Blue hydrangeas thrive in conditions where they receive morning sun and afternoon shade. The ideal spot for planting is one that gets dappled sunlight throughout the day or bright indirect light. Avoid placing them in full afternoon sun, particularly in hotter regions, as this can cause stress to the plant and scorch the leaves.
Blue hydrangeas prefer temperatures ranging from 60 to 75 degrees Fahrenheit during the day and should not drop below 50 degrees Fahrenheit at night. They can tolerate a maximum temperature up to 86 degrees Fahrenheit. Ideal growth occurs within this range, but it's crucial to protect the plant from frost, which can damage the buds and leaves.
Blue hydrangeas should be pruned to maintain shape and encourage blooms. Prune immediately after flowering, usually in late summer or early fall, as they bloom on old wood. Remove dead or weak stems to promote healthy growth, and cut back about one-third of the oldest stems to rejuvenate the plant. Pruning every year is not necessary; doing so every two or three years is often sufficient unless the plant becomes overly dense or leggy.
Lacecap hydrangeas thrive in well-draining, rich, moist soil with a pH of 5.5 to 6.5. A blend of peat, compost, and perlite or vermiculite is ideal to achieve these conditions.
Lacecap hydrangeas should generally be repotted every 2 to 3 years to refresh the soil and accommodate root growth, doing so in spring or fall.
- Humidity & Misting
Lacecap hydrangeas prefer high humidity levels, ideally between 60% and 70%, to thrive and maintain healthy growth.
- Suitable locations
Keep in bright indirect light; maintain moist soil and high humidity.
Place in partial shade, sheltered from strong winds and afternoon sun.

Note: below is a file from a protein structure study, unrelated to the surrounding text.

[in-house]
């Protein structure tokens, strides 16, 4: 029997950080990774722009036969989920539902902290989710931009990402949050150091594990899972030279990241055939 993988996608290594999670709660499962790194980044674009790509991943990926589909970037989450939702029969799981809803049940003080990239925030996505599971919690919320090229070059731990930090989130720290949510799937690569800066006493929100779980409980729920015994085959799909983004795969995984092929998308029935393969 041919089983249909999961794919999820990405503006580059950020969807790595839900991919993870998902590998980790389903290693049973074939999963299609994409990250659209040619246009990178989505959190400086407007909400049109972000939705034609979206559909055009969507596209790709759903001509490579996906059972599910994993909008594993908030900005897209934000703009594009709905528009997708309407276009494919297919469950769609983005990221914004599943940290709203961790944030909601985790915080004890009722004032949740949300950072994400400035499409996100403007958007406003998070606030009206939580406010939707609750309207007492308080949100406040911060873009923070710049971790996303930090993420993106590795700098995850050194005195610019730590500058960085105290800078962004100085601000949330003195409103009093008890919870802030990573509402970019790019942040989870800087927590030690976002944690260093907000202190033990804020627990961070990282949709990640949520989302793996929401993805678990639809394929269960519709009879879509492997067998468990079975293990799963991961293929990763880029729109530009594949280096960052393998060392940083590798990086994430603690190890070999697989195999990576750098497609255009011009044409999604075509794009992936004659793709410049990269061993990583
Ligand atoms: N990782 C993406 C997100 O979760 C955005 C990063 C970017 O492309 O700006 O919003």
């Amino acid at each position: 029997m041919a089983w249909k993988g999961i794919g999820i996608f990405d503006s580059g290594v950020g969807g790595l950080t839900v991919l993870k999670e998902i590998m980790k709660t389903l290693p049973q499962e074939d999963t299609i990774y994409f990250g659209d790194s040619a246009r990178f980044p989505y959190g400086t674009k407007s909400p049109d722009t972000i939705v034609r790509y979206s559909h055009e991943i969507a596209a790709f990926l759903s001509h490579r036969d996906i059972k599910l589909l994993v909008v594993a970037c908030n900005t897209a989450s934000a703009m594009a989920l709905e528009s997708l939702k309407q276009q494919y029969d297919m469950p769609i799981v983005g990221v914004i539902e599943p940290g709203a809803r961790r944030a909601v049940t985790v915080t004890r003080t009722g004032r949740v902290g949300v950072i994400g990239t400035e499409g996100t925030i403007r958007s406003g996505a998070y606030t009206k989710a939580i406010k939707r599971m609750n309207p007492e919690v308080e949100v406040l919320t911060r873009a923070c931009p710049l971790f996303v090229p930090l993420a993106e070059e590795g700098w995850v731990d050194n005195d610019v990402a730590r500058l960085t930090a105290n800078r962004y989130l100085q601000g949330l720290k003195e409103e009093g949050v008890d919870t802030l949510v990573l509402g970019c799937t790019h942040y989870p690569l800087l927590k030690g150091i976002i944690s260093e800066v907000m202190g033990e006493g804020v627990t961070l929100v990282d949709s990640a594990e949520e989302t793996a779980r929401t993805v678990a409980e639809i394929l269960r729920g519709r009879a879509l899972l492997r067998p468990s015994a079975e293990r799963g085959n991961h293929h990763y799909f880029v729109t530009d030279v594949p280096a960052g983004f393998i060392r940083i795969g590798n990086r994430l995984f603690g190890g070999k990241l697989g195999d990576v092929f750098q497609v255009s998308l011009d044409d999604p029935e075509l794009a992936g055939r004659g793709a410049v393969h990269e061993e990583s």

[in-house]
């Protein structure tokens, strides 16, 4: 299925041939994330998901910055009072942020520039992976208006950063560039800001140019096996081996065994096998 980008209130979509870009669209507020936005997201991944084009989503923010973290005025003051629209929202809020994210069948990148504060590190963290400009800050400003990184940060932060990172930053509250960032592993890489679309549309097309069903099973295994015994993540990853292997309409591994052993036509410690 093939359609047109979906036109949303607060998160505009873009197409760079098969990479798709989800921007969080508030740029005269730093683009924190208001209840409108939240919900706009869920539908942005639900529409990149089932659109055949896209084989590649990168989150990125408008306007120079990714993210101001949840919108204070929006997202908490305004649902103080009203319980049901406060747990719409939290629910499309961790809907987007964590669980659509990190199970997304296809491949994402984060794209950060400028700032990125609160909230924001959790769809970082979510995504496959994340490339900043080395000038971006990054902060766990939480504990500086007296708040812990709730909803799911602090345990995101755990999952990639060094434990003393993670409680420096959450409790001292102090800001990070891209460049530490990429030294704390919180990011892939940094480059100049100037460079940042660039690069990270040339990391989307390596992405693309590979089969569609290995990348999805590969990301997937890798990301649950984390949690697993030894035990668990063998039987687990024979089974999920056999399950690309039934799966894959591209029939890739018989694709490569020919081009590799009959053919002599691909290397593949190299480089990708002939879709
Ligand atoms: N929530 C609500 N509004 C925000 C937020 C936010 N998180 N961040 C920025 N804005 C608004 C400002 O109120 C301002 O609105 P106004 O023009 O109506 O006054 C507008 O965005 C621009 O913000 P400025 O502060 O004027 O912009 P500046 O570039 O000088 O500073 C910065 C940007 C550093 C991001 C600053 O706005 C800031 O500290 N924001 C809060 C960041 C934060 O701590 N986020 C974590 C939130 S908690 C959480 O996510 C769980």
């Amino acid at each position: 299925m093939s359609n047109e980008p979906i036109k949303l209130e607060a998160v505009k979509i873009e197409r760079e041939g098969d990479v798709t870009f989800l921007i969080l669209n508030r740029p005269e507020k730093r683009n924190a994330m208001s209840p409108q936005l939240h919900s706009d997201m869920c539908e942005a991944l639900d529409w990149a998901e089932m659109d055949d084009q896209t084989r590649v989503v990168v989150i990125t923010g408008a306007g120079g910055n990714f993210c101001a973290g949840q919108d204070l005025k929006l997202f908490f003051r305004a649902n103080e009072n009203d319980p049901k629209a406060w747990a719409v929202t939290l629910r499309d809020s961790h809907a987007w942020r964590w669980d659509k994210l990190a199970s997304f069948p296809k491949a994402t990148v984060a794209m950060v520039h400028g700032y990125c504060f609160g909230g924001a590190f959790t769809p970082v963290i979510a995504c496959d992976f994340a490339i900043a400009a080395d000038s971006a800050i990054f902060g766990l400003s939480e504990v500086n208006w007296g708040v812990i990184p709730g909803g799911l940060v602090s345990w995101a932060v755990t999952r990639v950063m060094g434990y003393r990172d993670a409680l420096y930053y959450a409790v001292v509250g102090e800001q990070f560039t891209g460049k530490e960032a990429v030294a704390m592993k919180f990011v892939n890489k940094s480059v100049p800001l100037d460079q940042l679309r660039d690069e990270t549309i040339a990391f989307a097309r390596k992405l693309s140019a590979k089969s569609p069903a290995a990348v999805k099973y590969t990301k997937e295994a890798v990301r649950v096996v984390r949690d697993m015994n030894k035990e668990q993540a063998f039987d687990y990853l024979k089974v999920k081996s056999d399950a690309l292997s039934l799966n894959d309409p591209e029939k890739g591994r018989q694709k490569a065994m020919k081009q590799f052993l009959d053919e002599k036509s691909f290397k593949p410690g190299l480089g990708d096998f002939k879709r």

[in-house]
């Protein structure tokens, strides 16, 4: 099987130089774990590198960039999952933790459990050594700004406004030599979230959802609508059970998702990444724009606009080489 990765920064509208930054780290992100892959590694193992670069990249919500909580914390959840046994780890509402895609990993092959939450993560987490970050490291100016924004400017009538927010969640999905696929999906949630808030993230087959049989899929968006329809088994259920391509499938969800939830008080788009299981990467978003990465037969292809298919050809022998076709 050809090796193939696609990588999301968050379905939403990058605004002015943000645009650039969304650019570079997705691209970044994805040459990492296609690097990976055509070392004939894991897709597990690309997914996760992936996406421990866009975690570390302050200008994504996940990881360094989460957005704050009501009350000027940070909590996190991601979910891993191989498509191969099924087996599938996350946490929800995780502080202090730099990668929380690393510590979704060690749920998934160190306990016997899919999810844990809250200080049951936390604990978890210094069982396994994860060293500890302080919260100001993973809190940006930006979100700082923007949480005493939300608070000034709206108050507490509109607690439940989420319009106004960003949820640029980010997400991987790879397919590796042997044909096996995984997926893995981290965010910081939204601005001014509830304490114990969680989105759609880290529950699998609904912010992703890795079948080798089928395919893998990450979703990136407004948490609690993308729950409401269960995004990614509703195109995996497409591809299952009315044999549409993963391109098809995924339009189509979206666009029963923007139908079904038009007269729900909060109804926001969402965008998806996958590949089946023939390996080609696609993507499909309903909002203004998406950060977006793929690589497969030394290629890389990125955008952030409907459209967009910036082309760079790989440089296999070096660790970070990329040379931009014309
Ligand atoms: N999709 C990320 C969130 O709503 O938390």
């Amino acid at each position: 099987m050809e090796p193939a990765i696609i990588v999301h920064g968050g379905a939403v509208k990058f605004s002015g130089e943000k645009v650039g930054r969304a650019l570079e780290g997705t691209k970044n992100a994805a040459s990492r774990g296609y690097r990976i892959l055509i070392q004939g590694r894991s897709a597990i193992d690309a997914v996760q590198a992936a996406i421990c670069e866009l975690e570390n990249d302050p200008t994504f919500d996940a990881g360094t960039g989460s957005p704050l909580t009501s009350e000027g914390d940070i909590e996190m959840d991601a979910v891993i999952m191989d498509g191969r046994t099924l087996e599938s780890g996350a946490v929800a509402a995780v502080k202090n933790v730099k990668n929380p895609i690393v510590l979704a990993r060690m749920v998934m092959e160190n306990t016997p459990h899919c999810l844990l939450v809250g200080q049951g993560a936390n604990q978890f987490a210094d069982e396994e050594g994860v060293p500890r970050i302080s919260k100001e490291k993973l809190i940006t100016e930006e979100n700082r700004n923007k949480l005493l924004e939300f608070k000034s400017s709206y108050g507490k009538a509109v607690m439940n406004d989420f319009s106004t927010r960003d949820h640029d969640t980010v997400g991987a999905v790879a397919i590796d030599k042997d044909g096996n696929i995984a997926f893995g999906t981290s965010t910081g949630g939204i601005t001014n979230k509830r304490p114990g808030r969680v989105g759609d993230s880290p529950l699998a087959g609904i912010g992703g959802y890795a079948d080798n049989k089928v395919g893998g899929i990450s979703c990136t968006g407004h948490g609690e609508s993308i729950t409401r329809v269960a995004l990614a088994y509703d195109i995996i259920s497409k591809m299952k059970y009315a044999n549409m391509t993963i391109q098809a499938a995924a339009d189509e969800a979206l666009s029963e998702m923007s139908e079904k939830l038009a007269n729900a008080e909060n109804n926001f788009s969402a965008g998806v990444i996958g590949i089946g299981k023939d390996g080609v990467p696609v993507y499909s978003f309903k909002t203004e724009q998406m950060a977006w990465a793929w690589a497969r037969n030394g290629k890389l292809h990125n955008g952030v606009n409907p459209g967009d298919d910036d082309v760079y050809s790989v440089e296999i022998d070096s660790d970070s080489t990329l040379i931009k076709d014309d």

- Life cycle
Hydrangea macrophylla 'Mariesii Perfecta', commonly known as Blue Wave Lacecap Hydrangea, begins its life as a seed, which upon germination, develops a root system and shoots that emerge to form juvenile leaves. After the establishment phase, it enters a vegetative stage, producing larger leaves, stems, and eventually buds, with the plant increasing in size and complexity over the years. The maturation phase sees the hydrangea beginning to flower, typically in early to mid-summer, showcasing its characteristic large blue or pink lacecap flowers, depending on soil pH. Following pollination, the flowers will develop into small capsule-like fruits containing seeds, completing the reproductive cycle. In temperate climates, the hydrangea enters dormancy during winter, with above-ground parts dying back and growth resuming from overwintering buds in spring. Throughout its lifespan, which can be multiple decades, the plant will go through repeated cycles of growth, flowering, and dormancy.
The commonly called Blue Hydrangea (Hydrangea macrophylla 'Mariesii Perfecta') is often propagated by taking softwood cuttings in late spring or early summer. The process involves cutting a healthy stem of about 4 to 6 inches (10 to 15 centimeters) long with several pairs of leaves. The lower leaves are removed, and the cut end is dipped into rooting hormone powder before being placed into a potting mix that provides good drainage yet keeps moisture. This cutting is then kept under high humidity, either by covering it with a plastic bag or placing it in a propagator. It is important to keep the soil consistently moist but not waterlogged, and placed in a spot with bright, indirect light. Roots usually develop within 2 to 4 weeks, after which the new plant can be gradually acclimatized to less humid conditions before being transplanted.